In four years Destiny church will rule New Zealand, according to its charismatic founder pastor Brian Tamaki.
Tamaki is deadly serious about that date, even though the Destiny political party is rating 0.5% in the latest political poll.
But some former members of Destiny church have told TVNZ’s Sunday programme they have a different view of Tamaki.
They believe he has turned the church into a cult expert at extracting cash, more often than not from the people who can least afford to pay.
Destiny church made its presence known when it staged its ‘enough is enough’ march to protest the Civil Union Bill.
Around 5,000 people, most dressed in black, took to the streets to support Tamaki’s call to “uphold and protect marriage and the family”.
They are people who take the bible literally; they believe God created the earth in six days, that abortion is a sin and homosexual sex an abomination.
“As far as I can tell it’s a cult,” says the reverend Doctor Phillip Culbertson, a lecturer in theology at Auckland University.
“It certainly fits the classic definitions of a cult.”
Culbertson points as evidence to the strong emphasis Destiny church puts on obligation, and the presence of a senior pastor “who tells people how to think….who understands himself as a particular agent or voice of God in some special chosen way”.
Tamaki says if Destiny church is a cult then 90% of the churches in New Zealand are cults.
“God does choose men,” says Tamaki. “He puts an authority on their lives whereby he uses them in a special way.”
Tamaki told his followers that New Zealand’s government will soon be upon the shoulders of Jesus Christ.
“It’s a government that shall govern this nation that is not like the governments of this world. It’s not a dictatorship, it’s not a democracy, it’s a theocracy.”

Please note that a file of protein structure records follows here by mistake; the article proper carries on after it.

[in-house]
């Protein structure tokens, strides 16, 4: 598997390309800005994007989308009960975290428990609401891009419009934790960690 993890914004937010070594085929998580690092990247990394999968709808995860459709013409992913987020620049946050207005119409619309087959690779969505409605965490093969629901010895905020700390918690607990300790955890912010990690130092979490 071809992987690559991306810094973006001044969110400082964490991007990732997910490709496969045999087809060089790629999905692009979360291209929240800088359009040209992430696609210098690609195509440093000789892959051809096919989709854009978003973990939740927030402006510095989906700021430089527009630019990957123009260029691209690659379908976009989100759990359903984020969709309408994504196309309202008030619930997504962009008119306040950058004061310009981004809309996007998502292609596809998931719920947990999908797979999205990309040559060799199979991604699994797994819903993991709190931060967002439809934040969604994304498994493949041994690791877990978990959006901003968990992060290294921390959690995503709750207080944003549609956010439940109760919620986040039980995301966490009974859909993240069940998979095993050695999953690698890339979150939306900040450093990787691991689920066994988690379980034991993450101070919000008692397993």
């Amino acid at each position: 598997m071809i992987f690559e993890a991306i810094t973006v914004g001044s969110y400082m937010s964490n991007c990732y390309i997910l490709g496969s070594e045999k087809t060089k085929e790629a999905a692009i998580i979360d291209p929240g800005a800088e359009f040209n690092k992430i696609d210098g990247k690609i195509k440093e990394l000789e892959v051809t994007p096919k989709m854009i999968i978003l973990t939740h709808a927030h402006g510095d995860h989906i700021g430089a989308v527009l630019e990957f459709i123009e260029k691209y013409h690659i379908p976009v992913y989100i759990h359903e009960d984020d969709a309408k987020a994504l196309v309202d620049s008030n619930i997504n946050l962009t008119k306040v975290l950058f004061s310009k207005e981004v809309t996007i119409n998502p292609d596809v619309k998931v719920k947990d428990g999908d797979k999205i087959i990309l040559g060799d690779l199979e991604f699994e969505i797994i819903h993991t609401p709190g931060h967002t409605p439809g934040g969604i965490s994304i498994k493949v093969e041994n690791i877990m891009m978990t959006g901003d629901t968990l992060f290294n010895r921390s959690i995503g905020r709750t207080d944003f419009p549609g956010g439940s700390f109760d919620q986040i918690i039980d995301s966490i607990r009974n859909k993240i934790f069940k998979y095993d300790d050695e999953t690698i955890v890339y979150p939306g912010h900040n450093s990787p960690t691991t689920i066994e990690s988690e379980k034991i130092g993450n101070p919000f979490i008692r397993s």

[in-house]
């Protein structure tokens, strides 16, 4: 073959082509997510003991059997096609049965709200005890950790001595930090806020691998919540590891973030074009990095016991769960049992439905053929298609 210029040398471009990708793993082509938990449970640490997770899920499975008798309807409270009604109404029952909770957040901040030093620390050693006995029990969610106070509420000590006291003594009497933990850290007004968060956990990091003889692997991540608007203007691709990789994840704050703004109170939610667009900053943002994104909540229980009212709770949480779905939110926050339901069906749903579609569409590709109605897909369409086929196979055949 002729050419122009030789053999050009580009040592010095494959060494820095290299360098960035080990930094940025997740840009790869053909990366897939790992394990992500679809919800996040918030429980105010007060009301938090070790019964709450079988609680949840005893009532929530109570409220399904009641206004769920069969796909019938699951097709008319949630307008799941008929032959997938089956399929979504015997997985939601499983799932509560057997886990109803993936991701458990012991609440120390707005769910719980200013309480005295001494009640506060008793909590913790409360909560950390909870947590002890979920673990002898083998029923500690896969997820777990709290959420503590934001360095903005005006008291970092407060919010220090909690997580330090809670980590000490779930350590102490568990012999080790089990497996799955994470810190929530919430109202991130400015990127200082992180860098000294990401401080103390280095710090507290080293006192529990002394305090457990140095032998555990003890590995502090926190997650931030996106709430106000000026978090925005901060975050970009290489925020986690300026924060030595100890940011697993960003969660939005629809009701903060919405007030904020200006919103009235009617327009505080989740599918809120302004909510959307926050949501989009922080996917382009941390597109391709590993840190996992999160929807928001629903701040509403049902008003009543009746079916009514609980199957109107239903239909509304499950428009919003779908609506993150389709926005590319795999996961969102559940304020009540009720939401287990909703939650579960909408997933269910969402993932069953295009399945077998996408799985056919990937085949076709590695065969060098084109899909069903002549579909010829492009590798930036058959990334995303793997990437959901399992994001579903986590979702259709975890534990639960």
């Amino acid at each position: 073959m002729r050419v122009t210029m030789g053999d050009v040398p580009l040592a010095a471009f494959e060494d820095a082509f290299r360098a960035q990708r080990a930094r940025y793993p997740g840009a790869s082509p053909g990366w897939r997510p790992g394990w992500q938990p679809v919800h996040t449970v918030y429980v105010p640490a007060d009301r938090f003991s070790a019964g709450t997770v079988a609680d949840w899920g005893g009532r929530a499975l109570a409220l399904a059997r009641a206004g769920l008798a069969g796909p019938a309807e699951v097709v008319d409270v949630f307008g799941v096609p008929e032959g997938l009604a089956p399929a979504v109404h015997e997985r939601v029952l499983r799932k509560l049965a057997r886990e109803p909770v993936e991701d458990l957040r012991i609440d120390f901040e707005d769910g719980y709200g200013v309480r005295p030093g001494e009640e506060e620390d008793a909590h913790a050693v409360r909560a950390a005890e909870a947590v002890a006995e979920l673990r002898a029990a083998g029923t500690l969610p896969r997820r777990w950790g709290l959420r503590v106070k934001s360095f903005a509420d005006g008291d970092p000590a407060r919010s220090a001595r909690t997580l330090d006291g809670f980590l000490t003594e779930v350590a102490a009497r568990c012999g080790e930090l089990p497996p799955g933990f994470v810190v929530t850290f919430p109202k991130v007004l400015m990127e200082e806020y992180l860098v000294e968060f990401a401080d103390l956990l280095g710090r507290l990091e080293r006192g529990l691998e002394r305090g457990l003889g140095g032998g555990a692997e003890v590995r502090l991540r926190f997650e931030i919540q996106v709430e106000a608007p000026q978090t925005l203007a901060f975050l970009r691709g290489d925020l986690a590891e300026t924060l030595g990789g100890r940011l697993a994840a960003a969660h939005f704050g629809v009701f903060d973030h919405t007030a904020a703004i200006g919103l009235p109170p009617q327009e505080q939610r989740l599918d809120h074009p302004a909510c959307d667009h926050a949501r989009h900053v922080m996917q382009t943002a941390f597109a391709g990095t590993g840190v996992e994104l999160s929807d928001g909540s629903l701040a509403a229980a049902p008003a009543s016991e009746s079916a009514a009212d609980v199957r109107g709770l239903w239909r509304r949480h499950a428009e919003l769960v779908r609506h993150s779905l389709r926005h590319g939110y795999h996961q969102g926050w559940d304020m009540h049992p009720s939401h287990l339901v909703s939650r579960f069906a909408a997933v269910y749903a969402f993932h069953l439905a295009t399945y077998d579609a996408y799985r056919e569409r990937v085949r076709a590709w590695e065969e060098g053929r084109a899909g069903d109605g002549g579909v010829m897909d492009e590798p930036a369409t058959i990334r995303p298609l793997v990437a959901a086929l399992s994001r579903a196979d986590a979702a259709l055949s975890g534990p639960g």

Cultwatch director Mark Vrankovich says Destiny church is what he would classify as an emerging mind control cult.
Cultwatch members come from a variety of Christian churches and they’re worried about Tamaki. Vrankovich says Destiny members talk about Tamaki a lot more than they do Jesus Christ.
There are no crosses inside the Destiny church, just pictures of the Tamaki family and other pastors.
Last year Tamaki told his followers: “I predict in the next five years, by the time we hit our 10th anniversary – and I don’t say this lightly – that we will be ruling the nation.”
On that same night Tamaki joined forces with Bishop Eddie L Long, senior pastor of the New Birth Missionary Baptist Church in Atlanta, USA.
Tamaki said the self-appointed bishop was his spiritual father.
Long blessed Destiny’s vision that it will be ruling New Zealand before its 10th anniversary.
“He made a declaration that in five years you shall be ruling and reigning in this nation,” Long told the Destiny Church.
“That means you control the wealth, that means you control the riches, that means you control the politics, that means you control the social order, that means that you are in charge.”